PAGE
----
Importance: The COVID-19 pandemic disrupted the normal course of cancer screening and detection in the US. A nationwide analysis of the extent of this disruption using cancer registry data has not been conducted. Objective: To assess the observed and expected cancer rate trends for March through December 2020 using data from all 50 US states and the District of Columbia. Design, Settings, and Participants: This was a population-based cross-sectional analysis of cancer incidence trends using data on cases of invasive cancer diagnosis reported to the US Cancer Statistics from January 1, 2018, through December 31, 2020. Data analyses were performed from July 6 to 28, 2023. Exposure(s): Age, sex, race, urbanicity, and state-level response to the COVID-19 pandemic at the time of cancer diagnosis. Main Outcomes and Measures: Used time-series forecasting methods to calculate expected cancer incidence rates for March 1 through December 31, 2020, from prepandemic trends (January 2018-February 2020). Measured relative difference between observed and expected cancer incidence rates and numbers of potentially missed cancer cases. Results: This study included 1 297 874 cancer cases reported in the US from March 1 through December 31, 2020, with an age-adjusted incidence rate of 326.5 cases per 100 000 population. Of the observed cases, 657 743 (50.7%) occurred in male patients, 757 106 (58.3%) in persons 65 years or older, and 1 066 566 (82.2%) in White individuals. Observed rates of all-sites cancer incidence in the US were 28.6% (95% prediction interval [PI], 25.4%-31.7%) lower than expected during the height of the COVID-19 pandemic response (March-May 2020); 6.3% (95% PI, 3.8%-8.8%) lower in June to December 2020; and overall, 13.0% (95% PI, 11.2%-14.9%) lower during the first 10 months of the pandemic. These differences indicate that there were potentially 134395 (95% PI, 112544-156680) undiagnosed cancers during that time frame. Prostate cancer accounted for the largest number of potentially missed cases (22950), followed by female breast (16870) and lung (16333) cancers. Screenable cancers saw a total rate reduction of 13.9% (95% PI, 12.2%-15.6%) compared with the expected rate. The rate of female breast cancer showed evidence of recovery to previous trends after the first 3 months of the pandemic, but levels remained low for colorectal, cervical, and lung cancers. From March to May 2020, states with more restrictive COVID-19 responses had significantly greater disruptions, yet by December 2020, these differences were nonsignificant for all sites except lung, kidney, and pancreatic cancer. Conclusions and Relevance: This cross-sectional analysis of cancer incidence trends found a substantial disruption to cancer diagnoses in the US during the first 10 months of the COVID-19 pandemic. The overall and differential findings can be used to inform where the US health care system should be looking to make up ground in cancer screening and detection.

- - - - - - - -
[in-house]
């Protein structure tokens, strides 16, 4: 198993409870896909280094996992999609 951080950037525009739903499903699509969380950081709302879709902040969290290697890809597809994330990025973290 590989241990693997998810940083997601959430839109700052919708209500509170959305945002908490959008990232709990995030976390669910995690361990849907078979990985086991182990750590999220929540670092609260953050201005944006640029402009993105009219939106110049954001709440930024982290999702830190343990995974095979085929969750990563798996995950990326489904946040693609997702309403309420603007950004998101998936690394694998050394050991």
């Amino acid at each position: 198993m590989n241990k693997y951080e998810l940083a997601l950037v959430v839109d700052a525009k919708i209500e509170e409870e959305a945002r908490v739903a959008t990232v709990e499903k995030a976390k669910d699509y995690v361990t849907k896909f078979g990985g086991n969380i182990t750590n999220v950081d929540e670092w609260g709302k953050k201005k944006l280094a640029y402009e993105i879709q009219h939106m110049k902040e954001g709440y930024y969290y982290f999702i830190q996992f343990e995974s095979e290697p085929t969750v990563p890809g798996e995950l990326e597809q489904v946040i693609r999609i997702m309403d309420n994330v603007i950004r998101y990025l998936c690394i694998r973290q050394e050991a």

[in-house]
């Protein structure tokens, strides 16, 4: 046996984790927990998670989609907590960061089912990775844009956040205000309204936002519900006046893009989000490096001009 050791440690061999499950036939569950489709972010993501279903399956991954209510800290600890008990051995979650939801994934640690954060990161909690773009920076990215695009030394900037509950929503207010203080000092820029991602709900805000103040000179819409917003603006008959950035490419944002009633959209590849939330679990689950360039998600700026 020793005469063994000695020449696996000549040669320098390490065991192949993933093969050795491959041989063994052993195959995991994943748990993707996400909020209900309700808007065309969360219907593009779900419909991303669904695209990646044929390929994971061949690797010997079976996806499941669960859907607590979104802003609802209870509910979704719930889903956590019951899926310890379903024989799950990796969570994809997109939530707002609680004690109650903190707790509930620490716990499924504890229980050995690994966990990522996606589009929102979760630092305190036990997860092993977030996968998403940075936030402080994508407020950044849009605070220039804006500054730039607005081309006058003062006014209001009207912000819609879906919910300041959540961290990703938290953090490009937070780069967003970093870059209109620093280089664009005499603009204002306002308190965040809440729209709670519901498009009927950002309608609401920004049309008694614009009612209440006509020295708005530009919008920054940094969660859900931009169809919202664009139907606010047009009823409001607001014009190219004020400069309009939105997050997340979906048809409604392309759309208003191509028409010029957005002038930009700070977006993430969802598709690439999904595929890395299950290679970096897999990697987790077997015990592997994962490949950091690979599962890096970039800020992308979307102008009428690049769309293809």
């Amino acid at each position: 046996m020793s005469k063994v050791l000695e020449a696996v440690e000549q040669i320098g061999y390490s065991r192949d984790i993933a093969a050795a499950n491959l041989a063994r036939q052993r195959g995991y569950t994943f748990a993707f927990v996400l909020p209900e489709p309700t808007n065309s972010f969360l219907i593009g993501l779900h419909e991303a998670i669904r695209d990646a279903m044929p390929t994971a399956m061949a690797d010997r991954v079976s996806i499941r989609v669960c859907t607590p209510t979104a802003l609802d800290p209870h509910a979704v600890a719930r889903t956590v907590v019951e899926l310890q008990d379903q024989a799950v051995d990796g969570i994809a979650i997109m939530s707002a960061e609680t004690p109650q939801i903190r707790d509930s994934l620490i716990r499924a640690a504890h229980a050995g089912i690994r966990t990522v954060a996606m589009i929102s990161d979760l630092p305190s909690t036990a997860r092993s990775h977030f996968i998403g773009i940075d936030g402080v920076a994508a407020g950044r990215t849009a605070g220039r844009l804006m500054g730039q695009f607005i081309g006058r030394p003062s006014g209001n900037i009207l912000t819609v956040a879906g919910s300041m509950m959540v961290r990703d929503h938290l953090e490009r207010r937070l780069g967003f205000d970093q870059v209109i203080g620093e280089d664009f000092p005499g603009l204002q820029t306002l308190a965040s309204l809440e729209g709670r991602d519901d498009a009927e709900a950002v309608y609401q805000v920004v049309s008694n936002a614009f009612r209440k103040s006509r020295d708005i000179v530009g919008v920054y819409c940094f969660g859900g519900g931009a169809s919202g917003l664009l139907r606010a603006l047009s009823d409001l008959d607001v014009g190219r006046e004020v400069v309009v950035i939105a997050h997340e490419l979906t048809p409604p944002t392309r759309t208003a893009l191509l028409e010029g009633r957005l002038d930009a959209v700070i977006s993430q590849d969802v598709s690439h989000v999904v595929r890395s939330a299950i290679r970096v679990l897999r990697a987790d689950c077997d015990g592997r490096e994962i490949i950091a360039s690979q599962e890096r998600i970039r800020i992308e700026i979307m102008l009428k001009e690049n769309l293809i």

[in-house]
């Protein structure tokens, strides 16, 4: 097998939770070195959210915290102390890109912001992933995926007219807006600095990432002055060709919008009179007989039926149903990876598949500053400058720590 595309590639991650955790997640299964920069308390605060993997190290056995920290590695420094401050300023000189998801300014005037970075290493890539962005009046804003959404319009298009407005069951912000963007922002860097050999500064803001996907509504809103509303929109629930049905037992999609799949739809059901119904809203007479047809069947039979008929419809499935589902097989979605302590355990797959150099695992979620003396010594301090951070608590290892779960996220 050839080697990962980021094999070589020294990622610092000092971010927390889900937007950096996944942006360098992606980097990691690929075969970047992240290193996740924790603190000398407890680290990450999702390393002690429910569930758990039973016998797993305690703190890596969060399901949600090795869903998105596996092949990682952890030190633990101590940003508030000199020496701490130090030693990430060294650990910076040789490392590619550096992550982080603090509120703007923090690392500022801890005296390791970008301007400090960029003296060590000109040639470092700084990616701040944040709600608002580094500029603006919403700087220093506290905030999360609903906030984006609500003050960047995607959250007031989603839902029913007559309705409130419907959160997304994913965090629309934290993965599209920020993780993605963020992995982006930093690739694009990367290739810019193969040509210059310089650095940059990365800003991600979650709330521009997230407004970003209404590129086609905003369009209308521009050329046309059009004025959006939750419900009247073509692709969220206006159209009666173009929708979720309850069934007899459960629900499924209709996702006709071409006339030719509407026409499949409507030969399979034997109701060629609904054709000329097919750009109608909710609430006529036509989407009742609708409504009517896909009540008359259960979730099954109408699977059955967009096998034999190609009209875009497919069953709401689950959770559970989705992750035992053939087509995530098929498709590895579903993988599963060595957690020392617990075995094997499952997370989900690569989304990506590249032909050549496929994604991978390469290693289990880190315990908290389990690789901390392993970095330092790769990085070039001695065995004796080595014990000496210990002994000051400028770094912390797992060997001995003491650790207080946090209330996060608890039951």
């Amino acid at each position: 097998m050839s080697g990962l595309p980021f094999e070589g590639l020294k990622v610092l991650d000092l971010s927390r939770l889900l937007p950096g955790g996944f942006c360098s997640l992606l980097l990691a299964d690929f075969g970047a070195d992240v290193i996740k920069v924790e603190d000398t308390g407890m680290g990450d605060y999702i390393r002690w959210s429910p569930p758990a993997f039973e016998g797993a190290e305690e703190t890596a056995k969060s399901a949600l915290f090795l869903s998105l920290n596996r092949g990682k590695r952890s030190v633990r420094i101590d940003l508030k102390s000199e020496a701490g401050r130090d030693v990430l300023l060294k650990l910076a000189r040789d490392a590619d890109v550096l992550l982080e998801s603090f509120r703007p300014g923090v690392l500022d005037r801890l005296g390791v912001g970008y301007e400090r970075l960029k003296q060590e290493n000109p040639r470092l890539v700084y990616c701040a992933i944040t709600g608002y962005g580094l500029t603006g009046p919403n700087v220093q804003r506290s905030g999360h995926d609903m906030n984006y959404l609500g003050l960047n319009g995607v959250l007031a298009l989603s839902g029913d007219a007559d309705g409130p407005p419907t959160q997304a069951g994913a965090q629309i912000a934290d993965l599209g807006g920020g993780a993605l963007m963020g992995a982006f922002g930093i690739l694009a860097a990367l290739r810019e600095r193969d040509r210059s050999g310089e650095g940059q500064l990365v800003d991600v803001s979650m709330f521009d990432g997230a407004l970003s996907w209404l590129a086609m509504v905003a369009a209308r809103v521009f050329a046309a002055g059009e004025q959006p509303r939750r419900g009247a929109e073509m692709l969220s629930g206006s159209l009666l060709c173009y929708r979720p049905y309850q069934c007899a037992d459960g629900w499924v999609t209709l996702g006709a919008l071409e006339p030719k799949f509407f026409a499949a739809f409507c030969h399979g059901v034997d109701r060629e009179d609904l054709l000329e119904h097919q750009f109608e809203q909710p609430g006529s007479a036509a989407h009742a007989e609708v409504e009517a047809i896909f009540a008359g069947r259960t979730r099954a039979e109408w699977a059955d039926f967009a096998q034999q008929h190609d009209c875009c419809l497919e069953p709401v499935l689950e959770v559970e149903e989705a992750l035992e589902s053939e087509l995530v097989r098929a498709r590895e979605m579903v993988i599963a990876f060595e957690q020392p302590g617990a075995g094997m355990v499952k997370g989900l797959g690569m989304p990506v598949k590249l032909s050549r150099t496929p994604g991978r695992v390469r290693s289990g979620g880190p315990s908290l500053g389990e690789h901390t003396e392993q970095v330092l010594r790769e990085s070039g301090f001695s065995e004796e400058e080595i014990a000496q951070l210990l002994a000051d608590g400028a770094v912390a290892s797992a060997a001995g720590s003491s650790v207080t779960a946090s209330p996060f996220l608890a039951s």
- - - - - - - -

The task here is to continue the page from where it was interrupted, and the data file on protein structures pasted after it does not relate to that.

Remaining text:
Original languageEnglish
Pages (from-to)500-507
Number of pages8
JournalJAMA Oncology
Issue number4
StatePublished - Apr 18 2024

Bibliographical note

Publisher Copyright:
© 2024 American Medical Association. All rights reserved.

ASJC Scopus subject areas

  • Oncology
  • Cancer Research


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